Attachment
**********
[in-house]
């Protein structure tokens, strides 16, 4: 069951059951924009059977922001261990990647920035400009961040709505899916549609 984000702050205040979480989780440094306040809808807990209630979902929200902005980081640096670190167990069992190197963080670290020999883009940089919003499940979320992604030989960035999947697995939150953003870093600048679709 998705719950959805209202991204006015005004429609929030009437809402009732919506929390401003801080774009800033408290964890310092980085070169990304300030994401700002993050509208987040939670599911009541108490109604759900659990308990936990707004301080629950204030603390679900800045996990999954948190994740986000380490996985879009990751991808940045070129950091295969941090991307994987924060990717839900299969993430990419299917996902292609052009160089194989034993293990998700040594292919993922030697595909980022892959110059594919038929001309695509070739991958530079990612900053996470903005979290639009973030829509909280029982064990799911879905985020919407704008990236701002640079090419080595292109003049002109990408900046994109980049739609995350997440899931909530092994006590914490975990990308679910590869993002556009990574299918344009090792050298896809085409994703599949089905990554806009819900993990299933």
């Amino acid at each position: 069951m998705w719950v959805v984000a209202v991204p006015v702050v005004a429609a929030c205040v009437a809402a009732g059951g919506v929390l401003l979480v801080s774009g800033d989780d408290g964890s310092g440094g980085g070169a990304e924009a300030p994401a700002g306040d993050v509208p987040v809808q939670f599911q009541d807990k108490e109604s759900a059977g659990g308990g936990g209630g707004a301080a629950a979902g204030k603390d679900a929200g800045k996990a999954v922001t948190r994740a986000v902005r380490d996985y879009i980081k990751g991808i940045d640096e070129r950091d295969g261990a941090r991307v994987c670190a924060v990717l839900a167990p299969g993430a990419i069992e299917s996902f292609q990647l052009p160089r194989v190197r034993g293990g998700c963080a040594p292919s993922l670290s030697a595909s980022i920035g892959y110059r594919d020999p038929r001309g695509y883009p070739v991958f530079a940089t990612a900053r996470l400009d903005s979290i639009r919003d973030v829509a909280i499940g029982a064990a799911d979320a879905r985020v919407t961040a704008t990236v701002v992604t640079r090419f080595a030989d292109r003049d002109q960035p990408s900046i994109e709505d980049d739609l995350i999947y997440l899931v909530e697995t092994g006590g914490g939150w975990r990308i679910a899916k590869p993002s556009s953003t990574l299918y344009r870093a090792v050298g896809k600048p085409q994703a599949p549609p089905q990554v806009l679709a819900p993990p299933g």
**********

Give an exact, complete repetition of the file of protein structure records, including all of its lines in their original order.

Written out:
[in-house]
């Protein structure tokens, strides 16, 4: 069951059951924009059977922001261990990647920035400009961040709505899916549609 984000702050205040979480989780440094306040809808807990209630979902929200902005980081640096670190167990069992190197963080670290020999883009940089919003499940979320992604030989960035999947697995939150953003870093600048679709 998705719950959805209202991204006015005004429609929030009437809402009732919506929390401003801080774009800033408290964890310092980085070169990304300030994401700002993050509208987040939670599911009541108490109604759900659990308990936990707004301080629950204030603390679900800045996990999954948190994740986000380490996985879009990751991808940045070129950091295969941090991307994987924060990717839900299969993430990419299917996902292609052009160089194989034993293990998700040594292919993922030697595909980022892959110059594919038929001309695509070739991958530079990612900053996470903005979290639009973030829509909280029982064990799911879905985020919407704008990236701002640079090419080595292109003049002109990408900046994109980049739609995350997440899931909530092994006590914490975990990308679910590869993002556009990574299918344009090792050298896809085409994703599949089905990554806009819900993990299933």
């Amino acid at each position: 069951m998705w719950v959805v984000a209202v991204p006015v702050v005004a429609a929030c205040v009437a809402a009732g059951g919506v929390l401003l979480v801080s774009g800033d989780d408290g964890s310092g440094g980085g070169a990304e924009a300030p994401a700002g306040d993050v509208p987040v809808q939670f599911q009541d807990k108490e109604s759900a059977g659990g308990g936990g209630g707004a301080a629950a979902g204030k603390d679900a929200g800045k996990a999954v922001t948190r994740a986000v902005r380490d996985y879009i980081k990751g991808i940045d640096e070129r950091d295969g261990a941090r991307v994987c670190a924060v990717l839900a167990p299969g993430a990419i069992e299917s996902f292609q990647l052009p160089r194989v190197r034993g293990g998700c963080a040594p292919s993922l670290s030697a595909s980022i920035g892959y110059r594919d020999p038929r001309g695509y883009p070739v991958f530079a940089t990612a900053r996470l400009d903005s979290i639009r919003d973030v829509a909280i499940g029982a064990a799911d979320a879905r985020v919407t961040a704008t990236v701002v992604t640079r090419f080595a030989d292109r003049d002109q960035p990408s900046i994109e709505d980049d739609l995350i999947y997440l899931v909530e697995t092994g006590g914490g939150w975990r990308i679910a899916k590869p993002s556009s953003t990574l299918y344009r870093a090792v050298g896809k600048p085409q994703a599949p549609p089905q990554v806009l679709a819900p993990p299933g």